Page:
One clear fact has emerged from Covid related deaths in America. It affects races disproportionately. What do I mean by that? Well, simply this. If you’re a black American you’re twice as likely to die from a Covid infection than your fellow white American.
If your old (over 70) and either black, Hispanic, or an indigenous American, your on average 3.3 times more likely to die than a white person. Here is reliable data that breaks down these trends amongst Covid deaths in the US and it makes for interesting reading.
Data below are provided by APM Research labs and includes deaths in the United States through 13 October 2020. You can view their latest analysis of death rates here.
These are the actual documented, nationwide mortality impacts from COVID-19 data (aggregated from all U.S. states and the District of Columbia) for all race groups:
- 1 in 920 Black Americans has died (or 108.4 deaths per 100,000)
- 1 in 1,110 Indigenous Americans has died (or 90.0 deaths per 100,000)
- 1 in 1,360 Latino Americans has died (or 73.5 deaths per 100,000)
- 1 in 1,450 Pacific Islander Americans has died (or 68.9 deaths per 100,000).
- 1 in 1,840 White Americans has died (or 54.4 deaths per 100,000)
- 1 in 2,200 Asian Americans has died (or 45.4 deaths per 100,000)
Black Americans continue to experience the highest actual COVID-19 mortality rates nationwide – two or more times as high as the rate for Whites and Asians, who have the lowest actual rates. If they had died of COVID-19 at the same rate as White Americans, about 21,800 Black, 11,400 Latino, 750 Indigenous, and 65 Pacific Islander Americans would still be alive.
Adjusting the data for age differences in race groups widens the gap in the overall mortality rates between all other groups and Whites, who have the lowest rate. Compared to Whites, the latest U.S. age-adjusted COVID-19 mortality rate for:
- Blacks are 3.2 times as high
- Latinos are 3.2 times as high
- Indigenous people are 3.1 times as high
- Pacific Islanders are 2.4 times as high, and
- Asians are 1.2 times as high.
In attempting to explain these huge differences suggestions of disparities in healthcare, access to care, and generations of racially entrenched discrimination have been proffered. Further complicating the picture are comorbidities, arguably more prominent amongst the disadvantaged classes and America’s staggering obesity figures.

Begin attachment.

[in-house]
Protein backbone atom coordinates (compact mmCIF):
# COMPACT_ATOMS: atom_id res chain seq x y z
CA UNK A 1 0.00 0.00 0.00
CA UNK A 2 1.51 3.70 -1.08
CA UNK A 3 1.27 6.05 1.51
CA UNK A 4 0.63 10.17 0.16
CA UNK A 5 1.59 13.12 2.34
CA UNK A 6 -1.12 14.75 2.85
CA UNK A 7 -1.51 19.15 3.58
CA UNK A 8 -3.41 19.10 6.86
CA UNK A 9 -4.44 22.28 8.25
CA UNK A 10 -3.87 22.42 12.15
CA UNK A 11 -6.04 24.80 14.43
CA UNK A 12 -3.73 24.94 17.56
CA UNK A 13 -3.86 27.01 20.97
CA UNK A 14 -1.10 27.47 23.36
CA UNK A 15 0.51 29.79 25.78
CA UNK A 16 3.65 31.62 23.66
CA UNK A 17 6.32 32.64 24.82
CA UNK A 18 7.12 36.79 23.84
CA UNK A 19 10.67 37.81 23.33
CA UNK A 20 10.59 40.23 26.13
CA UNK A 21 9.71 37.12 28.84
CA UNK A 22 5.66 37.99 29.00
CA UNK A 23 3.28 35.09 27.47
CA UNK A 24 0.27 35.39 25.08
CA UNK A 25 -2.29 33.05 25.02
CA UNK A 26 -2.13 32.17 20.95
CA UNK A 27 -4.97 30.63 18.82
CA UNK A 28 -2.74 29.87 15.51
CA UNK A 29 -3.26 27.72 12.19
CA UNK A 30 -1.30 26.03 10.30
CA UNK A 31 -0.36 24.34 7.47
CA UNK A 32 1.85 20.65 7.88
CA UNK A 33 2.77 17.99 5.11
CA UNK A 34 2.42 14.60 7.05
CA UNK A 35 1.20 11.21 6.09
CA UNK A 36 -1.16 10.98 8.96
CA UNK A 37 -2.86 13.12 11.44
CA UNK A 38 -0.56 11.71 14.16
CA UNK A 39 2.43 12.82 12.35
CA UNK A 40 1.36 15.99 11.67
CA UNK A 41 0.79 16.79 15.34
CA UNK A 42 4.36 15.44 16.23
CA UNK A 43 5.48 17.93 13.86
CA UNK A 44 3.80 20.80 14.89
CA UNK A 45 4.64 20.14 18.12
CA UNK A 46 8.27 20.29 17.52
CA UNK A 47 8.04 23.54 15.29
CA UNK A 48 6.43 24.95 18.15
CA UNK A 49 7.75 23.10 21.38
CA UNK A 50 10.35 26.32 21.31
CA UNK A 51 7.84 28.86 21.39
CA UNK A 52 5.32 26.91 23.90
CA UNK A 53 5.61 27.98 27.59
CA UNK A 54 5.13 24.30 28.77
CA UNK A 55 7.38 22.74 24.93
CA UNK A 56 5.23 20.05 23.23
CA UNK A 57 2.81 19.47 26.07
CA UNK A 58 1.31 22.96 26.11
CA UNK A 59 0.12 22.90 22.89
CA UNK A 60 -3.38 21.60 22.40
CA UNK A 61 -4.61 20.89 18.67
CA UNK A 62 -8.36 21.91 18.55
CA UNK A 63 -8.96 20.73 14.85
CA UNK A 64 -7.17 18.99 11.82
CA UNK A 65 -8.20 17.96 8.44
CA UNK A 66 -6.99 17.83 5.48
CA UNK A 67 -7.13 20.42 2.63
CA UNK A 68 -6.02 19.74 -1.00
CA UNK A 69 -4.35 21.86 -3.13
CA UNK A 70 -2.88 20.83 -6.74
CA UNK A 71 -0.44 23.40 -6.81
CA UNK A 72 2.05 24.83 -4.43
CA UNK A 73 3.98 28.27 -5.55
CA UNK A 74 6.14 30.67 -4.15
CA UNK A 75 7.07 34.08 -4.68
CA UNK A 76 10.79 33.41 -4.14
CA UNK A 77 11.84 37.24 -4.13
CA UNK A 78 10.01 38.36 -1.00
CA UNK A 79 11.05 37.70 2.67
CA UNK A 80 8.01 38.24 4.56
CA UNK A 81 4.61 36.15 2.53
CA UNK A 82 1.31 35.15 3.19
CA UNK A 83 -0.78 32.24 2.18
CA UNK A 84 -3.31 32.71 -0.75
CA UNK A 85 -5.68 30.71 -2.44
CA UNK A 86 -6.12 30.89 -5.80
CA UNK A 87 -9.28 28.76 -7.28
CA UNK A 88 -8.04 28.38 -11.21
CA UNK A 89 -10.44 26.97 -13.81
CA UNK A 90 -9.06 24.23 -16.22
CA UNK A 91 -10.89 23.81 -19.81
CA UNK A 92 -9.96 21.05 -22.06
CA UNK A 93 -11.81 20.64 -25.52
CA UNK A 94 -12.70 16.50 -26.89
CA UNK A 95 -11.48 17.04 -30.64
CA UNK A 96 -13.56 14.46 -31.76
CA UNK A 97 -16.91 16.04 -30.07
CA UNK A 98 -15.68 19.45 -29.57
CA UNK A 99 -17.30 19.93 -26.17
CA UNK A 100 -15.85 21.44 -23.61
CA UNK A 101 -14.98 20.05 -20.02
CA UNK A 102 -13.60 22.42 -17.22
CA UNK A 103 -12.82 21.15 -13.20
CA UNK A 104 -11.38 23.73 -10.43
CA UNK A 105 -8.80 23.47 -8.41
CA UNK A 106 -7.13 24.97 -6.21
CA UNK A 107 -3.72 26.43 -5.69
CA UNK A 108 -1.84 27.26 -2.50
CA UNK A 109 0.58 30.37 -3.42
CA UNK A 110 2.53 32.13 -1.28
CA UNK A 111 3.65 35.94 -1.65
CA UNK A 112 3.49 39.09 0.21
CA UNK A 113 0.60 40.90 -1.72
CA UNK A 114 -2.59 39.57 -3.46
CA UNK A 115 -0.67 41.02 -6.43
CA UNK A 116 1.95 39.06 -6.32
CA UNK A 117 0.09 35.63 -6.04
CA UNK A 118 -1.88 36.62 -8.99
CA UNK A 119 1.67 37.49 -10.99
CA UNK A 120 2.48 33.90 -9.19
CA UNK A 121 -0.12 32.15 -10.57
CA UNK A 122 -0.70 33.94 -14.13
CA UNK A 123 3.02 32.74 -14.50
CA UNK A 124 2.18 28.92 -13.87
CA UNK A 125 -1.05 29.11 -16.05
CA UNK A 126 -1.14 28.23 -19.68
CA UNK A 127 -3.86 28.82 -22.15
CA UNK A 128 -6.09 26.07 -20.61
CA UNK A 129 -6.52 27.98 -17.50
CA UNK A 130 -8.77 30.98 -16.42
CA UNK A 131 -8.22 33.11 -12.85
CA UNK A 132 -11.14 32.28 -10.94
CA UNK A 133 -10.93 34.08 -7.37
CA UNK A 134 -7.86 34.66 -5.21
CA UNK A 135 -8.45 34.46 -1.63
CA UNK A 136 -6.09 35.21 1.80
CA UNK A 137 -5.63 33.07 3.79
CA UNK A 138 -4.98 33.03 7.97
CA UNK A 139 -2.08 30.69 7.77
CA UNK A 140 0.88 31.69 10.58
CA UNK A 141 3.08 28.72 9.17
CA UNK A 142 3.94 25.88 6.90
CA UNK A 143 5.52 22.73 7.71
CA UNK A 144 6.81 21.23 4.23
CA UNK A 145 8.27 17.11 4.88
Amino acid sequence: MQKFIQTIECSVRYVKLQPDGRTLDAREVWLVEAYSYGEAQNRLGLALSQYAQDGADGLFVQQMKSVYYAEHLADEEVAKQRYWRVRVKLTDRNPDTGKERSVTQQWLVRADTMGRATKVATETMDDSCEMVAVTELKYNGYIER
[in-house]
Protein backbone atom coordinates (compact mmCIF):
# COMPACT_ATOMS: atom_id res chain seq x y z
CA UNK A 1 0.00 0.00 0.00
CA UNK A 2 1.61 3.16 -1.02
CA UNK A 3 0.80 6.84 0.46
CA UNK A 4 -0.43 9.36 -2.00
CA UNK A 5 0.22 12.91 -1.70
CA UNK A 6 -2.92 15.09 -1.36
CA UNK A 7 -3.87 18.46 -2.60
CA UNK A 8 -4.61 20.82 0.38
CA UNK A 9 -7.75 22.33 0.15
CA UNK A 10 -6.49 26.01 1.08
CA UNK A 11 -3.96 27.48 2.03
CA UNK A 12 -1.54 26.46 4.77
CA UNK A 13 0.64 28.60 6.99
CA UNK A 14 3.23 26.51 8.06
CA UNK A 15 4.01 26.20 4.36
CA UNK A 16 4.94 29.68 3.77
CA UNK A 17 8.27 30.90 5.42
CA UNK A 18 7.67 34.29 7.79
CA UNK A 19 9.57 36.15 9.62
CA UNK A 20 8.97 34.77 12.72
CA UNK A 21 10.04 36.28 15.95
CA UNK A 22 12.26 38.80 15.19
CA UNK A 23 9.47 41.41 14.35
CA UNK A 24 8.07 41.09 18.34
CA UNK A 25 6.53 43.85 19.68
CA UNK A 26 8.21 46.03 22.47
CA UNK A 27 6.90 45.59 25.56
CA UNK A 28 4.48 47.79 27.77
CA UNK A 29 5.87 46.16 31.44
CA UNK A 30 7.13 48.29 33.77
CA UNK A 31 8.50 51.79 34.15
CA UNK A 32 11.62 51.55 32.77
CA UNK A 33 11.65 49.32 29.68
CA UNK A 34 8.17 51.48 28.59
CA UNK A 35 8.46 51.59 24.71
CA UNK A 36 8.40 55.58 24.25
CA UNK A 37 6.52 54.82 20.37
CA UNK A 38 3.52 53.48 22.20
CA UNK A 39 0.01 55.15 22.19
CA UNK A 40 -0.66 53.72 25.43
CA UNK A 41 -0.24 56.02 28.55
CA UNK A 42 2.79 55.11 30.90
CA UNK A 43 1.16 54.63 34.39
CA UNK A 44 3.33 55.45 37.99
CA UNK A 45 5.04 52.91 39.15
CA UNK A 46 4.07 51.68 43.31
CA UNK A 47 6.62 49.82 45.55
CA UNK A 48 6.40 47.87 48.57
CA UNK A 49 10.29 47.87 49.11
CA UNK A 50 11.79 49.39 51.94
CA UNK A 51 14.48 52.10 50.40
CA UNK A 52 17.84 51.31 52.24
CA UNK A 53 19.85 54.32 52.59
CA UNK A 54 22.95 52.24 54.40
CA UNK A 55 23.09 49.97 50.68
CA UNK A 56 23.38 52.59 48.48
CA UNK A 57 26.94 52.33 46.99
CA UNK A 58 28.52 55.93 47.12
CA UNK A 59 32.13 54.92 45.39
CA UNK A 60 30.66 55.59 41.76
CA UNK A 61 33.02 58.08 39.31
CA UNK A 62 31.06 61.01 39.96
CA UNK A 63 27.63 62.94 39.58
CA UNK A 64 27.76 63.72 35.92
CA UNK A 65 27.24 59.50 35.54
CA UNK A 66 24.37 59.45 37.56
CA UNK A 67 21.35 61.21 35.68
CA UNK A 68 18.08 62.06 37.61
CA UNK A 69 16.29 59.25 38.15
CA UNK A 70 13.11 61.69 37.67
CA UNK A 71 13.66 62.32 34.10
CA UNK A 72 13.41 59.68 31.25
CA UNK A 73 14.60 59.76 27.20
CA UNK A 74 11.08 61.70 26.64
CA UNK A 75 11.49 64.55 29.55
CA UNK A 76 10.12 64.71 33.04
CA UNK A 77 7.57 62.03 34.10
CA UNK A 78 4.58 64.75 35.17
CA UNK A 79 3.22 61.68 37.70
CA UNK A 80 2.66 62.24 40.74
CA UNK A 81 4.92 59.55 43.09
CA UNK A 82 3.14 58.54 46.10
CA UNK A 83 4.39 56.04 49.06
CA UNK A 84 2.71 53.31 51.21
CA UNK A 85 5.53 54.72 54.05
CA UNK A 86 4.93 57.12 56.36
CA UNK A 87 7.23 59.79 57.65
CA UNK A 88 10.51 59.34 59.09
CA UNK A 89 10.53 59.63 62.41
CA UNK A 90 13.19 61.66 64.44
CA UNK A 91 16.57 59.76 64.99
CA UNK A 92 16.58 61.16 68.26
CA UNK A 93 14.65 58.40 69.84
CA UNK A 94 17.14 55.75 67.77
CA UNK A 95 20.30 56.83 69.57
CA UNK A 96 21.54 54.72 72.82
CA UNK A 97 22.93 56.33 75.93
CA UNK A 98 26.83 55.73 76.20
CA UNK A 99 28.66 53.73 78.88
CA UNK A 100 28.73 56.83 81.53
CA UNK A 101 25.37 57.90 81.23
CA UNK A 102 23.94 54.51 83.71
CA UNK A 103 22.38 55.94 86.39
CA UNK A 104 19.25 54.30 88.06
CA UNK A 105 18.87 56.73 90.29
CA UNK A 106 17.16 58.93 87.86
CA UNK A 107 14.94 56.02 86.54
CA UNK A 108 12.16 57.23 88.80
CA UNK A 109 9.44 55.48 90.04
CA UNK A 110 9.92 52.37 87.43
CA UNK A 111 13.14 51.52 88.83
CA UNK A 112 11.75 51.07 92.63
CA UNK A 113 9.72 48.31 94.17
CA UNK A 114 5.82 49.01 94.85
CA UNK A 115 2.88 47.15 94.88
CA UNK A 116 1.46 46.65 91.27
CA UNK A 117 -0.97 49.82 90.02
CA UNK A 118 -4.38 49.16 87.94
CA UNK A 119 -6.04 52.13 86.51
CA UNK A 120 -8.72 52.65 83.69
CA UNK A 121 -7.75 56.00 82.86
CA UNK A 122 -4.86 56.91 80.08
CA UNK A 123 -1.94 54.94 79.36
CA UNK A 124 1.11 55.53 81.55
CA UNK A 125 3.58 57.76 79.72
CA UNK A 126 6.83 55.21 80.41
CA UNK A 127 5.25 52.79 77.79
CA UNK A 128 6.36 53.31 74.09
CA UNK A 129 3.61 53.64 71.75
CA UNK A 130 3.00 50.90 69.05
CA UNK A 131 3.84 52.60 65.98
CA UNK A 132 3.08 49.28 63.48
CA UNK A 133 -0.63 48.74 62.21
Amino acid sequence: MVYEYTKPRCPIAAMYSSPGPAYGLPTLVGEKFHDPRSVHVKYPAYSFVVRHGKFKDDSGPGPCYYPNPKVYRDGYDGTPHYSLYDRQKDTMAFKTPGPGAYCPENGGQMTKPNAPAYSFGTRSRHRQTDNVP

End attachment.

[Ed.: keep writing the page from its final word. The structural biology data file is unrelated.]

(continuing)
Whilst these arguments no doubt account for a percentage of the differences in mortality between races, they are on their own insufficient to explain this trend. There are a variety of other factors that can influence our risk of coronavirus.
Asia versus the West
If we examine death rates in Asia in comparison to the West, the staggering difference in mortality and infections becomes really apparent. The differences are so pronounced as to lend credence to conspiracy theories that the virus was engineered by the Chinese and is designed to exploit Western genetic traits.
An article appearing in the Washington Post in late May of 2020 highlighted the glaring discrepancies between death rates in Asia and the rest of the world. This gap has only widened in the months since. The graph below shows deaths by country in late May and is provided by John Hopkins.
As of 29 October, America currently sits at Number 9 on the John Hopkins list with 619 Covid deaths per million people, Mexico beats it for 8th place, with a rate of 707 per million. The United Kingdom earns the unenviable honor of the tenth place. You can view the latest global figures from John Hopkins via Statista.
Want to know how Asian countries are fairing six months on? Here is some data drawn from the link above. For the sake of simplicity, I’ll list the country first followed by the number of deaths per million. Philippines: (arguably no longer purely Asian with Spanish and other Western genes spread through the community) 65.8, Indonesia: 50.3, Japan: 13.71, South Korea: 8.91, Malaysia: 7.7, Singapore: 4.79, Chine (Population of 1,397.72 million) 3.39, Thailand: 0.85, Vietnam: 0.36.